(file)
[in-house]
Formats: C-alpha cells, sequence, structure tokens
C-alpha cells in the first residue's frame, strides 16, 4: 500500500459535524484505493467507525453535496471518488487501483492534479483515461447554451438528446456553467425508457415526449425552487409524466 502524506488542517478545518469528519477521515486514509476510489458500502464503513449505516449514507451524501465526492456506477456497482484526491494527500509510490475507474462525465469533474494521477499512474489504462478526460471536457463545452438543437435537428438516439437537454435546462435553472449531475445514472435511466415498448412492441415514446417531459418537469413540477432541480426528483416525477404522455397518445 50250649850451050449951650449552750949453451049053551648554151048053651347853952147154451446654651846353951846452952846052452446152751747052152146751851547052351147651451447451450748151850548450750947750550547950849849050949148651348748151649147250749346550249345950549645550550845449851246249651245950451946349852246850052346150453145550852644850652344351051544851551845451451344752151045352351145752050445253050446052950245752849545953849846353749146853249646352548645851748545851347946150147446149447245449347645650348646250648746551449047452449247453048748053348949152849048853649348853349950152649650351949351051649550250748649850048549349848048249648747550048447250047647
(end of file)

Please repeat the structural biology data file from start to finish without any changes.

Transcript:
[in-house]
Formats: C-alpha cells, sequence, structure tokens
C-alpha cells in the first residue's frame, strides 16, 4: 500500500459535524484505493467507525453535496471518488487501483492534479483515461447554451438528446456553467425508457415526449425552487409524466 502524506488542517478545518469528519477521515486514509476510489458500502464503513449505516449514507451524501465526492456506477456497482484526491494527500509510490475507474462525465469533474494521477499512474489504462478526460471536457463545452438543437435537428438516439437537454435546462435553472449531475445514472435511466415498448412492441415514446417531459418537469413540477432541480426528483416525477404522455397518445 50250649850451050449951650449552750949453451049053551648554151048053651347853952147154451446654651846353951846452952846052452446152751747052152146751851547052351147651451447451450748151850548450750947750550547950849849050949148651348748151649147250749346550249345950549645550550845449851246249651245950451946349852246850052346150453145550852644850652344351051544851551845451451344752151045352351145752050445253050446052950245752849545953849846353749146853249646352548645851748545851347946150147446149447245449347645650348646250648746551449047452449247453048748053348949152849048853649348853349950152649650351949351051649550250748649850048549349848048249648747550048447250047647